Your Guide to Creating a Sales Onboarding Program that Counts

October 3rd, 2018

Helping your team master communication in sales

It’s always an exciting time when a startup is going through a hiring push – new employees are usually a testament to growth. But how should startups approach creating a well-defined, formalized sales onboarding program at scale without sacrificing the uniqueness of their product and company culture? One that’s unforgettable? In early growth stage startups, onboarding can often become chaotic and disorganized when it comes to making decisions about procedural and technological investments into human capital management.

Especially, when considering the pressing need to deliver results instantly under high pressure, onboarding often turns into a high-touch, impersonal process on the just the basics. So how do you take your sales onboarding program and make it more than just knowing the product overview, basic on-the-job skills, and overall dos and don’ts? With these tips, you can turn your sales onboarding program into an opportunity to give your new hires a unique and personalized experience from their very first day; one that counts.

Clear communication from the start

Given the high level of uncertainty and risk in the early growth stage, it’s important to communicate sales goals and each rep’s sales KPI directly with your sales team from the onset of their onboarding. To thrive in a fast-paced environment, it’s helpful for sales reps to feel comfortable and prepared enough to succeed in order to take responsibility and ownership of the sales process and hit the ground running.

Help them get their feet wet

Regular office visits in the pre-onboarding phase can help kick-start the familiarization process before your reps officially begin their training. This can be a great opportunity to develop a cross-functional understanding of the business across sales, operations, engineering, as well as other teams. Shadowing existing reps also gives new reps an idea of how the company typically approaches potential clients by indirectly experiencing the sales lifecycle themselves.

Know who’s in charge

Since there is typically a handful of people that run the show, getting to know who’s who right from the beginning is extremely important. Create opportunities for new sales reps to work cross-functionally by helping existing projects or sitting in on discussions and team meetings. If possible, you can even let the new hires shadow the founders for a day.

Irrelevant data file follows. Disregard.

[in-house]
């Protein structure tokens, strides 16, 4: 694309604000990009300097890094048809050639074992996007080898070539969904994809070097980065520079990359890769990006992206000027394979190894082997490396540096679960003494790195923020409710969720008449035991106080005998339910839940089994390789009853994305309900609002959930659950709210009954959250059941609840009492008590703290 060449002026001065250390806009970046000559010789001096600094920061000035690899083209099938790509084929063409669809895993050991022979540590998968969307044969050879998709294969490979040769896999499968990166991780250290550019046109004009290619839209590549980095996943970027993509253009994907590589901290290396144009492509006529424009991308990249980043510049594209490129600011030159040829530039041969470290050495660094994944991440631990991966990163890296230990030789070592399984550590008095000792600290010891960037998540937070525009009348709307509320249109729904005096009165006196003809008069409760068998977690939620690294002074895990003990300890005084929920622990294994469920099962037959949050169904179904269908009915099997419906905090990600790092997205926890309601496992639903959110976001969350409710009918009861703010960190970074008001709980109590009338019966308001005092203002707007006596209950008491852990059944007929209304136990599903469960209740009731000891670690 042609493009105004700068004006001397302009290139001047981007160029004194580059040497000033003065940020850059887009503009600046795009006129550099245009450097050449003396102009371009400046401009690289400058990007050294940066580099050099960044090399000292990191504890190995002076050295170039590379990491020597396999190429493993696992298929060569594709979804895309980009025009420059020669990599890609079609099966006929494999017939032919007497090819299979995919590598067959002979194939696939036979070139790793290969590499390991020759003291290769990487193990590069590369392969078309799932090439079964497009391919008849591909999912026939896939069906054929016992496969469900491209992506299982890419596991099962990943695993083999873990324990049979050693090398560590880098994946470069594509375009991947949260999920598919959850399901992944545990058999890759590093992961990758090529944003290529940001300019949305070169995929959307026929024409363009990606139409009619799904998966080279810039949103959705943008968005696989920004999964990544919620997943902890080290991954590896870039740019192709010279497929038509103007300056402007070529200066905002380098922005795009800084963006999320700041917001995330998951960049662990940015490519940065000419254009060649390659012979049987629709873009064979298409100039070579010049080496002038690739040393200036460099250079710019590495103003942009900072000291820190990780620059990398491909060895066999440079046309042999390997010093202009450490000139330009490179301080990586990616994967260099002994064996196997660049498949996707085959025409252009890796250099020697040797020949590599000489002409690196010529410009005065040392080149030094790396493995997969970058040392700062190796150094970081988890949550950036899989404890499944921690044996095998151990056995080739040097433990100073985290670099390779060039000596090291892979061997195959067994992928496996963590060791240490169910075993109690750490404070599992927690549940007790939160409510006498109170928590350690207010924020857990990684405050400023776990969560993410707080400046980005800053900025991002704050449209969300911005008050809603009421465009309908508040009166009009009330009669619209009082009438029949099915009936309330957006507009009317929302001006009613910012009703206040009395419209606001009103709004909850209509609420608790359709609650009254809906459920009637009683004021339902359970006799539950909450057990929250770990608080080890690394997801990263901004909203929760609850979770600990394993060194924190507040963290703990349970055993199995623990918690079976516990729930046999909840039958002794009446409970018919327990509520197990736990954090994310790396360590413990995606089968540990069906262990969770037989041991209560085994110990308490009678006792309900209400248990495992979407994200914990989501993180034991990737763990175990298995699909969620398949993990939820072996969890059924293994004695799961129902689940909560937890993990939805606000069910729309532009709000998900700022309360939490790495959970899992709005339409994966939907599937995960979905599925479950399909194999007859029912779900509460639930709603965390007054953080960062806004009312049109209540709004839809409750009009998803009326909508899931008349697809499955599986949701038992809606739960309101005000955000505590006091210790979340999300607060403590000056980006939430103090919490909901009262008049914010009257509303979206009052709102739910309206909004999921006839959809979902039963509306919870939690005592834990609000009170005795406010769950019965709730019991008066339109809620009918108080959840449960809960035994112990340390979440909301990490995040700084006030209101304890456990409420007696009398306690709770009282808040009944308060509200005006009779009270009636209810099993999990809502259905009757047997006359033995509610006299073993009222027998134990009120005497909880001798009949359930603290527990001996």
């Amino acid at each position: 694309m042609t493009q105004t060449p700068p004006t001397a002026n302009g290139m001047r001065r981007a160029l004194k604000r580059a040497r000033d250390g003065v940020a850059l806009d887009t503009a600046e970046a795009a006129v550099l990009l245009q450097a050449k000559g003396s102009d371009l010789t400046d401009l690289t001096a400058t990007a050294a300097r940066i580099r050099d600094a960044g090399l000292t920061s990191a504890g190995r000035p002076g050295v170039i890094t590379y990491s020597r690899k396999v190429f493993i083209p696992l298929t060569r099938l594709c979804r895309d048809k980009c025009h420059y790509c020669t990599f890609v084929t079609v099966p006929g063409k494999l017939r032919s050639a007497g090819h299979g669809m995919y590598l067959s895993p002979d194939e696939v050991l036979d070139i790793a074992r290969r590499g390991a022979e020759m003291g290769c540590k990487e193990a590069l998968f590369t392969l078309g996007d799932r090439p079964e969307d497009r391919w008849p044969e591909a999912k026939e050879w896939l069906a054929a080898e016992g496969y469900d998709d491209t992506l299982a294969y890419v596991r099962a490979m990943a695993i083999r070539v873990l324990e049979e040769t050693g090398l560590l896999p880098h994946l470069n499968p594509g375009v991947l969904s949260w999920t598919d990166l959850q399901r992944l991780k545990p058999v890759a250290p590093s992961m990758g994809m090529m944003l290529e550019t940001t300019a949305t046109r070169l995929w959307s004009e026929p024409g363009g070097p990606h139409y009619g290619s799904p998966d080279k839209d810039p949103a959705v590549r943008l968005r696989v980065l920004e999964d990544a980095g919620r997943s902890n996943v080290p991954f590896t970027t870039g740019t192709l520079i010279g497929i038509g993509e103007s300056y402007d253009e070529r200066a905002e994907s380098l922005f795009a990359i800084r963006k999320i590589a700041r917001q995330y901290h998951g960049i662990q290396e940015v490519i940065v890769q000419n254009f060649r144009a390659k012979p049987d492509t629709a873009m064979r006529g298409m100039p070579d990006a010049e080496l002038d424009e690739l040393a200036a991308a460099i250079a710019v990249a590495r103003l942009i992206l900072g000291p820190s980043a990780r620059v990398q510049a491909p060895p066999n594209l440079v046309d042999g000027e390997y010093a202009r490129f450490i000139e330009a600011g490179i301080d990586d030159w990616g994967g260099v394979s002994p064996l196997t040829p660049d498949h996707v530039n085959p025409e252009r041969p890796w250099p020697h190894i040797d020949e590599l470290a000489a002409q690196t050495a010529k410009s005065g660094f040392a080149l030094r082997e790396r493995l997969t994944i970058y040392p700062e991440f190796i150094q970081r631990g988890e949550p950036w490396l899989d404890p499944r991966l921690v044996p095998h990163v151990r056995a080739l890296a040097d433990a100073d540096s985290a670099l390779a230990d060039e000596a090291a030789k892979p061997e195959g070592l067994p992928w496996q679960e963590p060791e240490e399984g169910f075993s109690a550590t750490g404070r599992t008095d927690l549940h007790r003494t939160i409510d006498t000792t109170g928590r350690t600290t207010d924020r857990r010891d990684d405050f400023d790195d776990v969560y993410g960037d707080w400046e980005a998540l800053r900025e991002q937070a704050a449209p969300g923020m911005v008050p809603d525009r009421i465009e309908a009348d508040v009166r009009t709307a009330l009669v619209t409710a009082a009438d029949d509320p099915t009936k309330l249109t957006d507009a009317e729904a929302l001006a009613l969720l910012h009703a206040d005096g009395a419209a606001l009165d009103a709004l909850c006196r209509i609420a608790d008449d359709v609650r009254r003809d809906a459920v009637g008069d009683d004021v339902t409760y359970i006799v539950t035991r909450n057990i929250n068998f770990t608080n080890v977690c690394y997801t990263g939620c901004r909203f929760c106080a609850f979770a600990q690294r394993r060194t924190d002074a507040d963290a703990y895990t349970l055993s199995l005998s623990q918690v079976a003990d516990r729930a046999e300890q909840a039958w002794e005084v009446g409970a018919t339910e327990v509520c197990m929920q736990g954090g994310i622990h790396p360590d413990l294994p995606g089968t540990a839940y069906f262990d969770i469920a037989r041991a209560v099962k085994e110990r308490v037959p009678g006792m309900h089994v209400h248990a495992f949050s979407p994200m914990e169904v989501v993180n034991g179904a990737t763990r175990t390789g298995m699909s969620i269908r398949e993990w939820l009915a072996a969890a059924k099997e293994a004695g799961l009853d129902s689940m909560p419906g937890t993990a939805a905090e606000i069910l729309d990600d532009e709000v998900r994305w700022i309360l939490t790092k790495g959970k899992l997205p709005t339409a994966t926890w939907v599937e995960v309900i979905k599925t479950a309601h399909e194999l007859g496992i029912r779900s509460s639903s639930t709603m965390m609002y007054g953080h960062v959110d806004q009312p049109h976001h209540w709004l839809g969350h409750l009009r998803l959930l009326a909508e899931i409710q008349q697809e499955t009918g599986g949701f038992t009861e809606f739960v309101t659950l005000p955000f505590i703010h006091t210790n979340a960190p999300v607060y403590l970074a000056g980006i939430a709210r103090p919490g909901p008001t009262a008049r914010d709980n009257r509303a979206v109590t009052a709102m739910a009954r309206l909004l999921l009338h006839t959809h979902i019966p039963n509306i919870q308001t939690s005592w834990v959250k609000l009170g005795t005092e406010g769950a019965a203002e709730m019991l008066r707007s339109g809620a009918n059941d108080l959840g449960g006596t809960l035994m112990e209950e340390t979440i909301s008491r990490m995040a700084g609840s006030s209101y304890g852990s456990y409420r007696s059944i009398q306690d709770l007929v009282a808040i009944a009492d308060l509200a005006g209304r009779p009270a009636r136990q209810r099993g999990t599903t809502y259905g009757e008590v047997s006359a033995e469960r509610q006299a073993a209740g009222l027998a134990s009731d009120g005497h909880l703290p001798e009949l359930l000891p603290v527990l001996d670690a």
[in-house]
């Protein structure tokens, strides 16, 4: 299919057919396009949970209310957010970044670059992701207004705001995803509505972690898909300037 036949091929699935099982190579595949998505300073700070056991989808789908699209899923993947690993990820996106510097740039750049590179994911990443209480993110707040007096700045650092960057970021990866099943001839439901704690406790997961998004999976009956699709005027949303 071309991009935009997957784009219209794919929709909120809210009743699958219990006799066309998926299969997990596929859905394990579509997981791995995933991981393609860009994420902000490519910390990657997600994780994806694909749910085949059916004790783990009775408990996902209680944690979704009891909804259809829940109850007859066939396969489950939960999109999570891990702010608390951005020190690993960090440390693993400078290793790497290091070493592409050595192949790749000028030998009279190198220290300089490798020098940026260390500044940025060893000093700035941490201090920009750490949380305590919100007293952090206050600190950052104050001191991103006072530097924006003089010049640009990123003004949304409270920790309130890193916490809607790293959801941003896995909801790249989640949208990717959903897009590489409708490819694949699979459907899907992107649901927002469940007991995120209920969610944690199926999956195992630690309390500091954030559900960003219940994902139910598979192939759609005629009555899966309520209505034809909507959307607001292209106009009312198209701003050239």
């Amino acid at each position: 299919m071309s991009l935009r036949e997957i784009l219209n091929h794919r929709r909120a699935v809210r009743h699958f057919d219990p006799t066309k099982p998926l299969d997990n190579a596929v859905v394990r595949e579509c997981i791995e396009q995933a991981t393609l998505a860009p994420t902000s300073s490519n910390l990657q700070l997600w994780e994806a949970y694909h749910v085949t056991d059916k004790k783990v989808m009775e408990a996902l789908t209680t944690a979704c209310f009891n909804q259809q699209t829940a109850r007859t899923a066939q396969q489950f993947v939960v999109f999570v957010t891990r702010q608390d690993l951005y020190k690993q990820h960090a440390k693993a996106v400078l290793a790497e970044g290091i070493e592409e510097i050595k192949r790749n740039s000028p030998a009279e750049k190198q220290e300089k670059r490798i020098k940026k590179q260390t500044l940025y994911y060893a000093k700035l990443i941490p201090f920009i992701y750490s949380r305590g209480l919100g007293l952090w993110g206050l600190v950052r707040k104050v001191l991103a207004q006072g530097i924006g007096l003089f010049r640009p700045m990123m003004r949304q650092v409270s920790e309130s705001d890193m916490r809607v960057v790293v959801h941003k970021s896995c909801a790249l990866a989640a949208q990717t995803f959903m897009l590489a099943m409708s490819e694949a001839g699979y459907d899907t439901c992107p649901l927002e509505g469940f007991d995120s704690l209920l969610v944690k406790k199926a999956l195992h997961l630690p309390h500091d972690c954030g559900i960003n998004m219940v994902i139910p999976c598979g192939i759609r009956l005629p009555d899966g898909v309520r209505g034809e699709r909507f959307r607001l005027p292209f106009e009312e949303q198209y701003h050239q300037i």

Promote and provide self-learning

While there’s a myriad of information available on-demand online, your new sales reps shouldn’t spend time searching for the right material. Create a shared folder with links and resources for the new reps that sales enablement leaders can contribute content to far in advance of new hire orientation. This way, you can give your new sales reps an opportunity to understand the complexity of business plans, conduct a feasibility analysis, appraise the marketing plan, do the SWOT or even wear the strategy hat for a day.

Consume, consume, consume

Regardless of the growth stage, a startup should have all sorts of material prepared and ready for any incoming sales reps. Product manuals, sales presentations, service handbooks, blogs, website, press coverage, company policies, and procedures – even your Twitter feed – are all instrumental as the best learning sources to help your reps get started. A successful new hire orientation and Onboarding has the potential to promote self-learning and discovery that goes beyond learning about the company – the sooner a new rep stops feeling like a new hire, the more successful they’ll be while ramping up.

At the end of their onboarding process, your new sales reps should come away with knowledge and of the scope of the company useful enough to perhaps even contribute to the new hire onboarding manual themselves in the future.